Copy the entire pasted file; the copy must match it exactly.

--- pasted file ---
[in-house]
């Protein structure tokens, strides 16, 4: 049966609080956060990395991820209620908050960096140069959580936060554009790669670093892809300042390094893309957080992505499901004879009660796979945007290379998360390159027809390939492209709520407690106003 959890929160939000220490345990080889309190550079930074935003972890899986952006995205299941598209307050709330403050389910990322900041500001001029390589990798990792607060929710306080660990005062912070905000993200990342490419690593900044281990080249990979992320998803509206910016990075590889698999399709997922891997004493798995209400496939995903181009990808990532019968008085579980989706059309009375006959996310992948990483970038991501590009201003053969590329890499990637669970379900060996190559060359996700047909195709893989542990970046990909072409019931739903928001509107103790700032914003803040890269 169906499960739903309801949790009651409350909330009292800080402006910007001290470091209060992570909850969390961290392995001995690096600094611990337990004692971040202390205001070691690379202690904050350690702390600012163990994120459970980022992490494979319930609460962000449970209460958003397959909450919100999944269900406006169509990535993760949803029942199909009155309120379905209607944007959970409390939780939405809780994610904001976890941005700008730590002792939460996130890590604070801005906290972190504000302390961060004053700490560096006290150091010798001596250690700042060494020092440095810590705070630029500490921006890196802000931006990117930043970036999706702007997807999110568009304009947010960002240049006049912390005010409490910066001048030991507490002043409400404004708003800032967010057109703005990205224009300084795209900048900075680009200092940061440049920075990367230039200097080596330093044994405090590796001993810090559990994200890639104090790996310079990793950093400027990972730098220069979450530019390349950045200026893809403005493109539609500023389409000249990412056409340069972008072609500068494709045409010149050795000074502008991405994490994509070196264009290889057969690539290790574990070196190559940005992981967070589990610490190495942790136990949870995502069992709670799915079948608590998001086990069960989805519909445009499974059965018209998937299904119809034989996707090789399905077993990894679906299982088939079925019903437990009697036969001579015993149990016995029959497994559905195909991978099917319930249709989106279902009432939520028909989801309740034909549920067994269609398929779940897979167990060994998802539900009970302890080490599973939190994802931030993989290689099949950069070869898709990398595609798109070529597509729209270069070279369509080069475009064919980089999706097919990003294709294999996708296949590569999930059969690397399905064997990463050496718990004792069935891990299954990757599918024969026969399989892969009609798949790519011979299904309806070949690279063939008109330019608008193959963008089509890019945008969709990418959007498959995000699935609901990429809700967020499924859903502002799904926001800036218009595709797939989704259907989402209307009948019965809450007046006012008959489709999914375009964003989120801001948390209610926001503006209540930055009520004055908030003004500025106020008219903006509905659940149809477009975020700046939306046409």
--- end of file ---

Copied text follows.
[in-house]
């Protein structure tokens, strides 16, 4: 049966609080956060990395991820209620908050960096140069959580936060554009790669670093892809300042390094893309957080992505499901004879009660796979945007290379998360390159027809390939492209709520407690106003 959890929160939000220490345990080889309190550079930074935003972890899986952006995205299941598209307050709330403050389910990322900041500001001029390589990798990792607060929710306080660990005062912070905000993200990342490419690593900044281990080249990979992320998803509206910016990075590889698999399709997922891997004493798995209400496939995903181009990808990532019968008085579980989706059309009375006959996310992948990483970038991501590009201003053969590329890499990637669970379900060996190559060359996700047909195709893989542990970046990909072409019931739903928001509107103790700032914003803040890269 169906499960739903309801949790009651409350909330009292800080402006910007001290470091209060992570909850969390961290392995001995690096600094611990337990004692971040202390205001070691690379202690904050350690702390600012163990994120459970980022992490494979319930609460962000449970209460958003397959909450919100999944269900406006169509990535993760949803029942199909009155309120379905209607944007959970409390939780939405809780994610904001976890941005700008730590002792939460996130890590604070801005906290972190504000302390961060004053700490560096006290150091010798001596250690700042060494020092440095810590705070630029500490921006890196802000931006990117930043970036999706702007997807999110568009304009947010960002240049006049912390005010409490910066001048030991507490002043409400404004708003800032967010057109703005990205224009300084795209900048900075680009200092940061440049920075990367230039200097080596330093044994405090590796001993810090559990994200890639104090790996310079990793950093400027990972730098220069979450530019390349950045200026893809403005493109539609500023389409000249990412056409340069972008072609500068494709045409010149050795000074502008991405994490994509070196264009290889057969690539290790574990070196190559940005992981967070589990610490190495942790136990949870995502069992709670799915079948608590998001086990069960989805519909445009499974059965018209998937299904119809034989996707090789399905077993990894679906299982088939079925019903437990009697036969001579015993149990016995029959497994559905195909991978099917319930249709989106279902009432939520028909989801309740034909549920067994269609398929779940897979167990060994998802539900009970302890080490599973939190994802931030993989290689099949950069070869898709990398595609798109070529597509729209270069070279369509080069475009064919980089999706097919990003294709294999996708296949590569999930059969690397399905064997990463050496718990004792069935891990299954990757599918024969026969399989892969009609798949790519011979299904309806070949690279063939008109330019608008193959963008089509890019945008969709990418959007498959995000699935609901990429809700967020499924859903502002799904926001800036218009595709797939989704259907989402209307009948019965809450007046006012008959489709999914375009964003989120801001948390209610926001503006209540930055009520004055908030003004500025106020008219903006509905659940149809477009975020700046939306046409």